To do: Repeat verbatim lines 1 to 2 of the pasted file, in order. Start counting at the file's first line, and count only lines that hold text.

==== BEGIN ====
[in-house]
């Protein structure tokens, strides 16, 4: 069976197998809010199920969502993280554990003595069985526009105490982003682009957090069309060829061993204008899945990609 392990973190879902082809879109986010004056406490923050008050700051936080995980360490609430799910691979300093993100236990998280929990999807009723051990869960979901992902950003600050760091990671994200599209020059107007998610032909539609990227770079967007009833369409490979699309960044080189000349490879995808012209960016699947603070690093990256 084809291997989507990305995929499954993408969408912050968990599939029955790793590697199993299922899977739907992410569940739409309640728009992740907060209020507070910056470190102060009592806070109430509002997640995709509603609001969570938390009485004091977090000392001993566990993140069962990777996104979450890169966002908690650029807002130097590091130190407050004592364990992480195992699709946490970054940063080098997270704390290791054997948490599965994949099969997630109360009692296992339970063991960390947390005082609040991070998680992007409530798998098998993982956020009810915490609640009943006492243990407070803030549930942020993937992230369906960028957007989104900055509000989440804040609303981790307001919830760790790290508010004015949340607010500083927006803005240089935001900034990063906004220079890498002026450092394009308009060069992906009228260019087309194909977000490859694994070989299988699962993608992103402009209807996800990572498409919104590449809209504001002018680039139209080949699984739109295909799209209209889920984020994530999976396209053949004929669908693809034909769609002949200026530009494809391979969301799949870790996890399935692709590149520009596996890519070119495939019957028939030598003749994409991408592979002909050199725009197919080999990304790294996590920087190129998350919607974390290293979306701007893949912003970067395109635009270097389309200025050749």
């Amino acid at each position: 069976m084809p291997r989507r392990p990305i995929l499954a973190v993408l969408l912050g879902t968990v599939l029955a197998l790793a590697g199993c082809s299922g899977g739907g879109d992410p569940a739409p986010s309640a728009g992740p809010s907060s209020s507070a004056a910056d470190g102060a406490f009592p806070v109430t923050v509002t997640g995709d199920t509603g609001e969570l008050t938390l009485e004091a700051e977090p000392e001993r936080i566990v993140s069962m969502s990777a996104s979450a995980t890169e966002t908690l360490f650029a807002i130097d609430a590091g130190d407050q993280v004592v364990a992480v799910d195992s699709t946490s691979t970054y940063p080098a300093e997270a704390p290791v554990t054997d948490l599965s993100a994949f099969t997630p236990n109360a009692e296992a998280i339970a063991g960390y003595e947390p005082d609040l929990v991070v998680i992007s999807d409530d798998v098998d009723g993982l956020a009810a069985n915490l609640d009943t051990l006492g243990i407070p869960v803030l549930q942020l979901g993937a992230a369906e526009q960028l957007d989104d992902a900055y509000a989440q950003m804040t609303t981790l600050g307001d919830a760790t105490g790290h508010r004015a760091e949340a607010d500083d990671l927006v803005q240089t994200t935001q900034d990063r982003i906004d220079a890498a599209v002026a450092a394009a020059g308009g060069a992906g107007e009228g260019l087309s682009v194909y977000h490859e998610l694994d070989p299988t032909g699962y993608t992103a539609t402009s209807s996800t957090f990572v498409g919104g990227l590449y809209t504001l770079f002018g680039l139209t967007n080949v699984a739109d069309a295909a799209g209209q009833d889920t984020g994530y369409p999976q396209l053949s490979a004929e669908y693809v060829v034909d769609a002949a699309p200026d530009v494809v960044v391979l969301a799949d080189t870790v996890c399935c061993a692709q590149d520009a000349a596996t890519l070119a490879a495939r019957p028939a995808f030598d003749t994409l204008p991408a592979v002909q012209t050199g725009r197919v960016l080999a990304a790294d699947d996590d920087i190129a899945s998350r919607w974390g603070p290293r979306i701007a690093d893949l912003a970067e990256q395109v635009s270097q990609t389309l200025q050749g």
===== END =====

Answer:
[in-house]
């Protein structure tokens, strides 16, 4: 069976197998809010199920969502993280554990003595069985526009105490982003682009957090069309060829061993204008899945990609 392990973190879902082809879109986010004056406490923050008050700051936080995980360490609430799910691979300093993100236990998280929990999807009723051990869960979901992902950003600050760091990671994200599209020059107007998610032909539609990227770079967007009833369409490979699309960044080189000349490879995808012209960016699947603070690093990256 084809291997989507990305995929499954993408969408912050968990599939029955790793590697199993299922899977739907992410569940739409309640728009992740907060209020507070910056470190102060009592806070109430509002997640995709509603609001969570938390009485004091977090000392001993566990993140069962990777996104979450890169966002908690650029807002130097590091130190407050004592364990992480195992699709946490970054940063080098997270704390290791054997948490599965994949099969997630109360009692296992339970063991960390947390005082609040991070998680992007409530798998098998993982956020009810915490609640009943006492243990407070803030549930942020993937992230369906960028957007989104900055509000989440804040609303981790307001919830760790790290508010004015949340607010500083927006803005240089935001900034990063906004220079890498002026450092394009308009060069992906009228260019087309194909977000490859694994070989299988699962993608992103402009209807996800990572498409919104590449809209504001002018680039139209080949699984739109295909799209209209889920984020994530999976396209053949004929669908693809034909769609002949200026530009494809391979969301799949870790996890399935692709590149520009596996890519070119495939019957028939030598003749994409991408592979002909050199725009197919080999990304790294996590920087190129998350919607974390290293979306701007893949912003970067395109635009270097389309200025050749």